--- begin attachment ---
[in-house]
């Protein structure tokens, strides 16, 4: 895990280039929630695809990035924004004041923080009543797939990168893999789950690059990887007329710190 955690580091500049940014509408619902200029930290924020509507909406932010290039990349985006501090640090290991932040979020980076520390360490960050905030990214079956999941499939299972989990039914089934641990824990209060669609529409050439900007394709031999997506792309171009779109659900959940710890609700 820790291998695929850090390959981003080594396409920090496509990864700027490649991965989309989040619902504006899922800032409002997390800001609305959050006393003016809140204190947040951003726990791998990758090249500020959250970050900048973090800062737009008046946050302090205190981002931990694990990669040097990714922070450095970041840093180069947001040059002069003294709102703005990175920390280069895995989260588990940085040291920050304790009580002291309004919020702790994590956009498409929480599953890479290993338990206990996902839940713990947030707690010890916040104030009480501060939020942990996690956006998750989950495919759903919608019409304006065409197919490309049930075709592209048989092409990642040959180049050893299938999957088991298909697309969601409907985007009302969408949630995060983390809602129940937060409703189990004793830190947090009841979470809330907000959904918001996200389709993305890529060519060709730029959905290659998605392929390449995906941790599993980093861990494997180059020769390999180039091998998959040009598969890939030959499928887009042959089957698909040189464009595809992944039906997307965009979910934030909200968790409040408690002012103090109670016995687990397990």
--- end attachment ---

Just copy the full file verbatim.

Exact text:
[in-house]
């Protein structure tokens, strides 16, 4: 895990280039929630695809990035924004004041923080009543797939990168893999789950690059990887007329710190 955690580091500049940014509408619902200029930290924020509507909406932010290039990349985006501090640090290991932040979020980076520390360490960050905030990214079956999941499939299972989990039914089934641990824990209060669609529409050439900007394709031999997506792309171009779109659900959940710890609700 820790291998695929850090390959981003080594396409920090496509990864700027490649991965989309989040619902504006899922800032409002997390800001609305959050006393003016809140204190947040951003726990791998990758090249500020959250970050900048973090800062737009008046946050302090205190981002931990694990990669040097990714922070450095970041840093180069947001040059002069003294709102703005990175920390280069895995989260588990940085040291920050304790009580002291309004919020702790994590956009498409929480599953890479290993338990206990996902839940713990947030707690010890916040104030009480501060939020942990996690956006998750989950495919759903919608019409304006065409197919490309049930075709592209048989092409990642040959180049050893299938999957088991298909697309969601409907985007009302969408949630995060983390809602129940937060409703189990004793830190947090009841979470809330907000959904918001996200389709993305890529060519060709730029959905290659998605392929390449995906941790599993980093861990494997180059020769390999180039091998998959040009598969890939030959499928887009042959089957698909040189464009595809992944039906997307965009979910934030909200968790409040408690002012103090109670016995687990397990």